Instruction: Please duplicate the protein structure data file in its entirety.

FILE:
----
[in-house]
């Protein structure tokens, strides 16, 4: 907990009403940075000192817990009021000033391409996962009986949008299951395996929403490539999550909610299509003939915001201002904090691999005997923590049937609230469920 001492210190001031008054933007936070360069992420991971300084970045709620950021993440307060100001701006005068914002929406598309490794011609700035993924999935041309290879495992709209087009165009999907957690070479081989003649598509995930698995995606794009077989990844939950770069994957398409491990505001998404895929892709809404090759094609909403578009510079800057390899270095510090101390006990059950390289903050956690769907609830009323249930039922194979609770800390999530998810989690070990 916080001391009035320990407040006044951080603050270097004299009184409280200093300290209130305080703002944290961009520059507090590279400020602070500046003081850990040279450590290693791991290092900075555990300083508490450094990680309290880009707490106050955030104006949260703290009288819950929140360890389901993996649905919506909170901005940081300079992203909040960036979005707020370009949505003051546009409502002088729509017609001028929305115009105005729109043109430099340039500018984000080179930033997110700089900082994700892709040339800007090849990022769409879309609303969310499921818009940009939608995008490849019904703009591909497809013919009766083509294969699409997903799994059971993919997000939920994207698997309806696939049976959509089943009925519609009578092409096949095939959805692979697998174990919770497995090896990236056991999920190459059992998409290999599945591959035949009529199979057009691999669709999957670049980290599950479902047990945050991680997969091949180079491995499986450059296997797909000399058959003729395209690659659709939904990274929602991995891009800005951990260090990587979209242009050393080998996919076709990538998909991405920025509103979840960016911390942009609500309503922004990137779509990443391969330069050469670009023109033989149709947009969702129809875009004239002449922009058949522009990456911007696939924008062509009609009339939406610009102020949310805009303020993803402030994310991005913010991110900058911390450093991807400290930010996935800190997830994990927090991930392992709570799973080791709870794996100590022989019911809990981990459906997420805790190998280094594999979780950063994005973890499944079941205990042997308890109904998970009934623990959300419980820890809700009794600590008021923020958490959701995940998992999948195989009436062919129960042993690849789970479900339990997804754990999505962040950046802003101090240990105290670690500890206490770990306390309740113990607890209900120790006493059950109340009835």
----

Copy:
[in-house]
């Protein structure tokens, strides 16, 4: 907990009403940075000192817990009021000033391409996962009986949008299951395996929403490539999550909610299509003939915001201002904090691999005997923590049937609230469920 001492210190001031008054933007936070360069992420991971300084970045709620950021993440307060100001701006005068914002929406598309490794011609700035993924999935041309290879495992709209087009165009999907957690070479081989003649598509995930698995995606794009077989990844939950770069994957398409491990505001998404895929892709809404090759094609909403578009510079800057390899270095510090101390006990059950390289903050956690769907609830009323249930039922194979609770800390999530998810989690070990 916080001391009035320990407040006044951080603050270097004299009184409280200093300290209130305080703002944290961009520059507090590279400020602070500046003081850990040279450590290693791991290092900075555990300083508490450094990680309290880009707490106050955030104006949260703290009288819950929140360890389901993996649905919506909170901005940081300079992203909040960036979005707020370009949505003051546009409502002088729509017609001028929305115009105005729109043109430099340039500018984000080179930033997110700089900082994700892709040339800007090849990022769409879309609303969310499921818009940009939608995008490849019904703009591909497809013919009766083509294969699409997903799994059971993919997000939920994207698997309806696939049976959509089943009925519609009578092409096949095939959805692979697998174990919770497995090896990236056991999920190459059992998409290999599945591959035949009529199979057009691999669709999957670049980290599950479902047990945050991680997969091949180079491995499986450059296997797909000399058959003729395209690659659709939904990274929602991995891009800005951990260090990587979209242009050393080998996919076709990538998909991405920025509103979840960016911390942009609500309503922004990137779509990443391969330069050469670009023109033989149709947009969702129809875009004239002449922009058949522009990456911007696939924008062509009609009339939406610009102020949310805009303020993803402030994310991005913010991110900058911390450093991807400290930010996935800190997830994990927090991930392992709570799973080791709870794996100590022989019911809990981990459906997420805790190998280094594999979780950063994005973890499944079941205990042997308890109904998970009934623990959300419980820890809700009794600590008021923020958490959701995940998992999948195989009436062919129960042993690849789970479900339990997804754990999505962040950046802003101090240990105290670690500890206490770990306390309740113990607890209900120790006493059950109340009835």